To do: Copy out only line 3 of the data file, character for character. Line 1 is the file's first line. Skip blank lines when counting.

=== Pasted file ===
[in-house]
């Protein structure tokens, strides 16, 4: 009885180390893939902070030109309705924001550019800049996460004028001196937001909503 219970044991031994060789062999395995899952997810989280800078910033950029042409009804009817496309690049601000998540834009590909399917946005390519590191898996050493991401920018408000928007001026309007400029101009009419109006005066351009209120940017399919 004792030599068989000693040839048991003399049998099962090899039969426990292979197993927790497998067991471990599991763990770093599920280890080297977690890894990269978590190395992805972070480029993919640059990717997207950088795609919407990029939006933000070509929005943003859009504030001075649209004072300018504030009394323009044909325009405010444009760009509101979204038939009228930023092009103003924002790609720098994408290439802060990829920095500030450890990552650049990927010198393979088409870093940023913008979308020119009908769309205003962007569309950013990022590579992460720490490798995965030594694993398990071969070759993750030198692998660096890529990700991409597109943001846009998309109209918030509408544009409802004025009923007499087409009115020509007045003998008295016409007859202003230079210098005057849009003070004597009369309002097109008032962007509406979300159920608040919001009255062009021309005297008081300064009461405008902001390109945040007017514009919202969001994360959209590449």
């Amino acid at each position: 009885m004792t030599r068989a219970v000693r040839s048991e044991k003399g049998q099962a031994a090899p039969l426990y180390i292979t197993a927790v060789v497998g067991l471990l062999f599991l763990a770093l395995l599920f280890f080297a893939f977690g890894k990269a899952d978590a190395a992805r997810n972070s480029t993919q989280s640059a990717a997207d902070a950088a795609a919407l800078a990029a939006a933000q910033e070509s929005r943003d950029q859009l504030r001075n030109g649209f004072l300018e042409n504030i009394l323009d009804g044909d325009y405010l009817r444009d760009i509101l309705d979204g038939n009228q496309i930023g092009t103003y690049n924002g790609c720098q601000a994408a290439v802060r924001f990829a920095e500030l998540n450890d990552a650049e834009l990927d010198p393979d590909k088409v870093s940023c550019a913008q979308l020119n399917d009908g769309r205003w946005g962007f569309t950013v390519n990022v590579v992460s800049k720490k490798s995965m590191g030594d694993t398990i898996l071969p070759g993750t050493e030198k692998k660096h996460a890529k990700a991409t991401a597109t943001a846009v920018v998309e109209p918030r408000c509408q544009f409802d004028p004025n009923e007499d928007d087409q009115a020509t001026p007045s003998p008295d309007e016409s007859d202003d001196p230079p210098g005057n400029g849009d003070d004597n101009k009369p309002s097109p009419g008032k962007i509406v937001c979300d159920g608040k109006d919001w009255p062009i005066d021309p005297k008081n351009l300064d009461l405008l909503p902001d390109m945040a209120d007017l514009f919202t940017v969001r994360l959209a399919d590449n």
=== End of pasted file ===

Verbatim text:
């Amino acid at each position: 009885m004792t030599r068989a219970v000693r040839s048991e044991k003399g049998q099962a031994a090899p039969l426990y180390i292979t197993a927790v060789v497998g067991l471990l062999f599991l763990a770093l395995l599920f280890f080297a893939f977690g890894k990269a899952d978590a190395a992805r997810n972070s480029t993919q989280s640059a990717a997207d902070a950088a795609a919407l800078a990029a939006a933000q910033e070509s929005r943003d950029q859009l504030r001075n030109g649209f004072l300018e042409n504030i009394l323009d009804g044909d325009y405010l009817r444009d760009i509101l309705d979204g038939n009228q496309i930023g092009t103003y690049n924002g790609c720098q601000a994408a290439v802060r924001f990829a920095e500030l998540n450890d990552a650049e834009l990927d010198p393979d590909k088409v870093s940023c550019a913008q979308l020119n399917d009908g769309r205003w946005g962007f569309t950013v390519n990022v590579v992460s800049k720490k490798s995965m590191g030594d694993t398990i898996l071969p070759g993750t050493e030198k692998k660096h996460a890529k990700a991409t991401a597109t943001a846009v920018v998309e109209p918030r408000c509408q544009f409802d004028p004025n009923e007499d928007d087409q009115a020509t001026p007045s003998p008295d309007e016409s007859d202003d001196p230079p210098g005057n400029g849009d003070d004597n101009k009369p309002s097109p009419g008032k962007i509406v937001c979300d159920g608040k109006d919001w009255p062009i005066d021309p005297k008081n351009l300064d009461l405008l909503p902001d390109m945040a209120d007017l514009f919202t940017v969001r994360l959209a399919d590449n």